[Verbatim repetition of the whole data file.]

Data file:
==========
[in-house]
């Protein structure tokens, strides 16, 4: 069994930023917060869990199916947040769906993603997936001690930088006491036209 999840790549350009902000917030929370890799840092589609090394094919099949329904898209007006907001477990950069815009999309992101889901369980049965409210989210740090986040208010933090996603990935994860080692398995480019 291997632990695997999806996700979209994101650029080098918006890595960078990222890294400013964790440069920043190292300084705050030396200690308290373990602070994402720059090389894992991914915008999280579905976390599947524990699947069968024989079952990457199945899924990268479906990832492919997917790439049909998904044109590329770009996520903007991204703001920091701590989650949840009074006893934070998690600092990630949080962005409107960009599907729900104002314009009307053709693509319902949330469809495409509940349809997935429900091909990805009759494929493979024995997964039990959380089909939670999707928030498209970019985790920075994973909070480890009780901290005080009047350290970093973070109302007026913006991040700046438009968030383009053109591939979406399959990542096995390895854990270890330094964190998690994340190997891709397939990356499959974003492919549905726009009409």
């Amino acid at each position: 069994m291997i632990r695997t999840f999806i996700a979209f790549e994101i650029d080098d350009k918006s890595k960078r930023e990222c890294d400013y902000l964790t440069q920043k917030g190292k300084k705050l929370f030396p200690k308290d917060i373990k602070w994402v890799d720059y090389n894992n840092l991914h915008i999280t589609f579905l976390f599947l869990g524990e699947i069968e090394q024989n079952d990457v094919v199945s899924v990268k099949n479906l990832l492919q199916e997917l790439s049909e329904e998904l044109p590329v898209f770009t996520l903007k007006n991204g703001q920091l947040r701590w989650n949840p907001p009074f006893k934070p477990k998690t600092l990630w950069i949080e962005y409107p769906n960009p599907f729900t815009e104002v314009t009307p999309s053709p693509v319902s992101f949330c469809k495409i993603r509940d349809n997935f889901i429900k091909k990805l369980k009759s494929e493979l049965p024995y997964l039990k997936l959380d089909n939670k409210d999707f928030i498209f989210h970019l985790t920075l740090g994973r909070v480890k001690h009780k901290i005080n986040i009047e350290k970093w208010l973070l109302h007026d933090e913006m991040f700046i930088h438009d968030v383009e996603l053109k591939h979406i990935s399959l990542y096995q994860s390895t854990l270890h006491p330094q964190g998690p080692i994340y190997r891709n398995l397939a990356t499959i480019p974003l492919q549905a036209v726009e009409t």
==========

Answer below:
[in-house]
């Protein structure tokens, strides 16, 4: 069994930023917060869990199916947040769906993603997936001690930088006491036209 999840790549350009902000917030929370890799840092589609090394094919099949329904898209007006907001477990950069815009999309992101889901369980049965409210989210740090986040208010933090996603990935994860080692398995480019 291997632990695997999806996700979209994101650029080098918006890595960078990222890294400013964790440069920043190292300084705050030396200690308290373990602070994402720059090389894992991914915008999280579905976390599947524990699947069968024989079952990457199945899924990268479906990832492919997917790439049909998904044109590329770009996520903007991204703001920091701590989650949840009074006893934070998690600092990630949080962005409107960009599907729900104002314009009307053709693509319902949330469809495409509940349809997935429900091909990805009759494929493979024995997964039990959380089909939670999707928030498209970019985790920075994973909070480890009780901290005080009047350290970093973070109302007026913006991040700046438009968030383009053109591939979406399959990542096995390895854990270890330094964190998690994340190997891709397939990356499959974003492919549905726009009409």
């Amino acid at each position: 069994m291997i632990r695997t999840f999806i996700a979209f790549e994101i650029d080098d350009k918006s890595k960078r930023e990222c890294d400013y902000l964790t440069q920043k917030g190292k300084k705050l929370f030396p200690k308290d917060i373990k602070w994402v890799d720059y090389n894992n840092l991914h915008i999280t589609f579905l976390f599947l869990g524990e699947i069968e090394q024989n079952d990457v094919v199945s899924v990268k099949n479906l990832l492919q199916e997917l790439s049909e329904e998904l044109p590329v898209f770009t996520l903007k007006n991204g703001q920091l947040r701590w989650n949840p907001p009074f006893k934070p477990k998690t600092l990630w950069i949080e962005y409107p769906n960009p599907f729900t815009e104002v314009t009307p999309s053709p693509v319902s992101f949330c469809k495409i993603r509940d349809n997935f889901i429900k091909k990805l369980k009759s494929e493979l049965p024995y997964l039990k997936l959380d089909n939670k409210d999707f928030i498209f989210h970019l985790t920075l740090g994973r909070v480890k001690h009780k901290i005080n986040i009047e350290k970093w208010l973070l109302h007026d933090e913006m991040f700046i930088h438009d968030v383009e996603l053109k591939h979406i990935s399959l990542y096995q994860s390895t854990l270890h006491p330094q964190g998690p080692i994340y190997r891709n398995l397939a990356t499959i480019p974003l492919q549905a036209v726009e009409t």